Finally, having social anxiety can often lead to feelings of loneliness. When you consider that if you’re worried that others will think poorly of you, it’s natural to want to avoid making contact with people or, if that is unavoidable, to finish conversations as quickly as possible or to reveal as little of yourself as possible for fear of the other person judging you. This leads to others not knowing the ‘real you’, which can increase your sense of disconnect and loneliness. In fact, the Australian Loneliness Report found that:
One in four individuals reported experiencing high levels of anxiety in relation to social interactions. Higher levels of loneliness are linked to higher levels of social interaction anxiety, less social interaction, poorer psychological wellbeing, and poorer quality of life.
Lonely individuals are 13.1% more likely to be anxious about social interactions compared to those who don’t feel lonely, with younger adults reporting more social interaction anxiety than older adults.
If this sounds all too familiar and it’s time to make a change, be sure to grab our tip sheet on 5 Tips to help with Loneliness and Social Anxiety (see below). Alternatively, why not book an appointment with one of our team for a more tailored approach?
BUT…YOU DON’T HAVE TO BE ALONE TO FEEL LONELY
There’s a common misperception that being around others means you’re not lonely. However, as you can see from our point above, that you can be in a crowd but feel alone because social anxiety leads you to feel different and not good enough. You can be at a party with friends, but still feel lonely because a loved one is no longer part of your life.
By the same token, it’s possible to feel socially connected even though you’re physically alone. Social media and modern technology can make connecting with others easier, thus while close physical proximity may not be feasible, psychological closeness is possible.
CAN LONELINESS KILL YOU? WHY LONELINESS IS BAD FOR YOUR PHYSICAL AND MENTAL HEALTH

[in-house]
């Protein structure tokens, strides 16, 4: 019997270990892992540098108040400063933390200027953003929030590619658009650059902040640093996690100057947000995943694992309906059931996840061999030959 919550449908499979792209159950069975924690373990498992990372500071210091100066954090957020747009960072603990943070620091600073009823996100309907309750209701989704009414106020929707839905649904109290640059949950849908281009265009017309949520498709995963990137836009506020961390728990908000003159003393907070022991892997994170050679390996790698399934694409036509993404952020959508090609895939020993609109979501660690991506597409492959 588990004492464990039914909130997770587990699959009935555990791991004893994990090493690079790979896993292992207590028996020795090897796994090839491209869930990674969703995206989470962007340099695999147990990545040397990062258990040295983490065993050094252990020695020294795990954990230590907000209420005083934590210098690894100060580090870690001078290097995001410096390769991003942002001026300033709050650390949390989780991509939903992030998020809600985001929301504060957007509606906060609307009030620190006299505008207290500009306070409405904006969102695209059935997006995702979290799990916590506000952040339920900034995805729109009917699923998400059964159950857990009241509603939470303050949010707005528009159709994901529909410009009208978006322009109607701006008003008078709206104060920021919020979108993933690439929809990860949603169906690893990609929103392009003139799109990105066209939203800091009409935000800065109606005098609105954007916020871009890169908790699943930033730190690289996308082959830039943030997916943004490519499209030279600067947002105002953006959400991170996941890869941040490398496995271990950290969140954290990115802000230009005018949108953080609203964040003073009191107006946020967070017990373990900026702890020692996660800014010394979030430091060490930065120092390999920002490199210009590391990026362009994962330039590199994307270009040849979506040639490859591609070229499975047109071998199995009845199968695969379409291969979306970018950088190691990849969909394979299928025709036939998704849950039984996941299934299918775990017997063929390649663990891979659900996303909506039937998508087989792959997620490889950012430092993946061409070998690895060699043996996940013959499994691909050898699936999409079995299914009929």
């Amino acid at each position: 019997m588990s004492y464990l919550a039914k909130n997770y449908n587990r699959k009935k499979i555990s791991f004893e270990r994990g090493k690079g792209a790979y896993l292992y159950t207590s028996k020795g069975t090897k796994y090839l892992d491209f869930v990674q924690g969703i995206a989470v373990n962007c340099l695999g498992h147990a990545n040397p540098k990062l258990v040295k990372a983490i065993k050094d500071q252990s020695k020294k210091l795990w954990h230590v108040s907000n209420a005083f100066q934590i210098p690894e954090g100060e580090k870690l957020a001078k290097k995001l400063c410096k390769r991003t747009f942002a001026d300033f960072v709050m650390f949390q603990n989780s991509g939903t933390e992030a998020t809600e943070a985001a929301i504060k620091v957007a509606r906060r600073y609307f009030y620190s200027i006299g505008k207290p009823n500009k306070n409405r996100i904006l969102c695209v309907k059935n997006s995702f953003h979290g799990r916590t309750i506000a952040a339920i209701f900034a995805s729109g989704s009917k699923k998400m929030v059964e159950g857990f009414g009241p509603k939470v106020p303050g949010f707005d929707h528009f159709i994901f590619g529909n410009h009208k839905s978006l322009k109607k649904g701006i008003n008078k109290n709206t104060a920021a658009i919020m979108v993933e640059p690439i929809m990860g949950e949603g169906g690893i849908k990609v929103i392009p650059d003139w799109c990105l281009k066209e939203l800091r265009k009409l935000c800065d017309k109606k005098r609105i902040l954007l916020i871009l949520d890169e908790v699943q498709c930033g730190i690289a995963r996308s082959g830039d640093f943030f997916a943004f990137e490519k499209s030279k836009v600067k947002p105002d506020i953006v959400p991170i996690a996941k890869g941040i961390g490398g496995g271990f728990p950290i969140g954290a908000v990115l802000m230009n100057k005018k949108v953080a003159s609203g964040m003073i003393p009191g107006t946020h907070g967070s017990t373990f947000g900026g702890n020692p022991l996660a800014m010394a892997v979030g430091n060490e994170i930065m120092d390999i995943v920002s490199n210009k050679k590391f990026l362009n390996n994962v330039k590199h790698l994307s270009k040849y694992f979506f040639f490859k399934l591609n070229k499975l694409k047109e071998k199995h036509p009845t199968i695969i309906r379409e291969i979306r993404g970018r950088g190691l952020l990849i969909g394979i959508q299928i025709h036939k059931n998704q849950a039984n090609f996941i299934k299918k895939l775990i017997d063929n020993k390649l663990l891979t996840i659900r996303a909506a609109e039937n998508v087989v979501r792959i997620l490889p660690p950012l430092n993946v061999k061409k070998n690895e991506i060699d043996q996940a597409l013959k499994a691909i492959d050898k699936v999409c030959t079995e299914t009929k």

Evidence is mounting for the significant harmful impact that loneliness has on your physical and mental health. Not only does loneliness impact on maintaining positive health behaviours, it can also increase depression and anxiety symptoms. Some relevant findings include:
Loneliness is linked with an increased likelihood of heart disease and stroke, problems with the immune system, and potentially even impacting on cancer recovery.
Older individuals who felt lonely (not necessarily just social isolation) were more likely to develop dementia than those who did not feel lonely.
Lonely adults are more likely to be depressed and also anxious about social interactions compared to those who are not lonely.
Higher levels of loneliness are linked to poorer psychological wellbeing and poorer quality of life.
TIPS TO HELP YOU FEEL LESS LONELY
While loneliness is a complex issue, there are things that can be done to break down the barriers and start to make meaningful connections with others:
Find people with similar interests to yours, such as joining a bookclub, a sports team, or a cooking class. Because you are ‘doing’ things together there is a common point of interest.
Join community-based groups - they’re a great way to meet like-minded people who are also looking for social connection. Men’s Sheds, for example, are a great way for men to gather to work on their own projects while supporting each other socially.
Volunteer at a local animal shelter, community charity, or not-for-profit organisation and give back to the community while also meeting others who are passionate about the same cause.
Connect with old friends not just by waiting for the planets to align so that you can catch up in person, but you can shoot them a quick message to let them know you’re thinking of them. Remember, feeling lonely isn’t necessarily about physical proximity.
Finally, if anxiety in social situations is getting in the way of forming connections, you’re not alone. The Australian Loneliness Report found that around 40% of the Australian population feel uneasy when meeting new people. You can check in with one of our psychologist here at The Skill Collective to learn skills such as learning ways to calm the anxiety response, practising making small talk, and checking unhelpful self-talk that leads to social anxiety.
If social anxiety is causing your loneliness, be sure to grab our tip sheet on 5 Tips for Loneliness and Social Anxiety to learn more about what you can do.